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  2. I think stasis theory is more productive when considering whether there is a relationship between rhetorical situations and discourse communities. The impression, maybe, is to evaluate integrity and receptivity in terms of a community. If the Little League game occurs in a different town, and the visiting team is clueless to the umpire’s “day job” as the police chief, the parents might issue more challenges. The constraints really reflect initial information access, right? The “clueless” visiting team parents do not experience the same type of constraints as the home team parents.


  3. Justin I might not be getting you right when you use the word “unimportant” in your first question but if I get you right by any chance, I think Bitzer is more restrictive. The characteristics of the constituents of the rhetorical situation and the resulting rhetoric that he offers are quite limiting. Consider, for example: “A work of rhetoric is pragmatic; it comes into existence for the sake of something beyond itself…in short, rhetoric is a mode of altering reality” (3-4), “a situation is rhetorical in so far as it needs and invites discourse capable of participating with situations and thereby altering its reality” (6), “an exigence that cannot be modified is not rhetorical” (6), “rhetorical audience must be distinguished from a body of mere hearers” (8) and many more. I doubt whether there is any place for the “unimportant” in this scheme. The exigence that needs to be altered cannot be unimportant, similarly, the audience who is mediator and capable of bringing change might only be concerned with tasks that can “change the reality.” So in Bitzer’s scheme, “unimportant conversation” might not have any place in the rhetorical situation.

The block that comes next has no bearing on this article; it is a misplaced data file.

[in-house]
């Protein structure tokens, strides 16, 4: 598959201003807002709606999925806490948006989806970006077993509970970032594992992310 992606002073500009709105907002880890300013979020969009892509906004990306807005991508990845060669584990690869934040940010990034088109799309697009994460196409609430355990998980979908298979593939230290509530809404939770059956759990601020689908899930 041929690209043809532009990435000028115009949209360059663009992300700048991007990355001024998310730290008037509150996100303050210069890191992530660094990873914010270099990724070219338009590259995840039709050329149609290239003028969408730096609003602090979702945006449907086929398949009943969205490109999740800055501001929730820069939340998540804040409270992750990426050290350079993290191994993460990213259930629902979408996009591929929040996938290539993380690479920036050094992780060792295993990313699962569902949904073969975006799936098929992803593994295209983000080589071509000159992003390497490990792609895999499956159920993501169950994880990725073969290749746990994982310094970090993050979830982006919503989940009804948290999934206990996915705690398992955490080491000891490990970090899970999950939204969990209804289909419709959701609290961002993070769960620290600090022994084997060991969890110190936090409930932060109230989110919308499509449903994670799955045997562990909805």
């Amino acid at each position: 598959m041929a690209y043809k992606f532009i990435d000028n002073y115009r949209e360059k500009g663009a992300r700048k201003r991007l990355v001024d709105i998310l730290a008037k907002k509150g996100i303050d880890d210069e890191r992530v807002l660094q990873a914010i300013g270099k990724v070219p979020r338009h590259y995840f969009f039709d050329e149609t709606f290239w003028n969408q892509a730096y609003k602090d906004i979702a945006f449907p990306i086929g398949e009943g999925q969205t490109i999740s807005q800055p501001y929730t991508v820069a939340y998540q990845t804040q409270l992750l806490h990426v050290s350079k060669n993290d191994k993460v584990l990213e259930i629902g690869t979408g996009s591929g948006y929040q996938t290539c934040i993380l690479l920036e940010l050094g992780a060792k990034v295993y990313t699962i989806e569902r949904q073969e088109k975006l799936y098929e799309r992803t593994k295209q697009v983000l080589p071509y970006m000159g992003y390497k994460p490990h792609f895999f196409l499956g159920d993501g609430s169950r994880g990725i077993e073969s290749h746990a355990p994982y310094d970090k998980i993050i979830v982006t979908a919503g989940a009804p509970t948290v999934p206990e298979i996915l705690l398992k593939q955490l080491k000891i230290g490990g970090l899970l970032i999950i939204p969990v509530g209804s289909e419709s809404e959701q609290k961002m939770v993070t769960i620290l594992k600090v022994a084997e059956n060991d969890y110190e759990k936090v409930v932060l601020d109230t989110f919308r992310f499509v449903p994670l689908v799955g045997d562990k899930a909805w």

4. I just want to say I think this is nicely put by Rob: the “‘unimportant’ conversations of daily life” exist for Grant-Davie as both a rhetorical situation and a constraint, not only in the form of a verbal exchange but in a multiplicity of explicit and implicit contexts, of which relationship, history, culture, and other nuanced factors contribute.”

    I concur.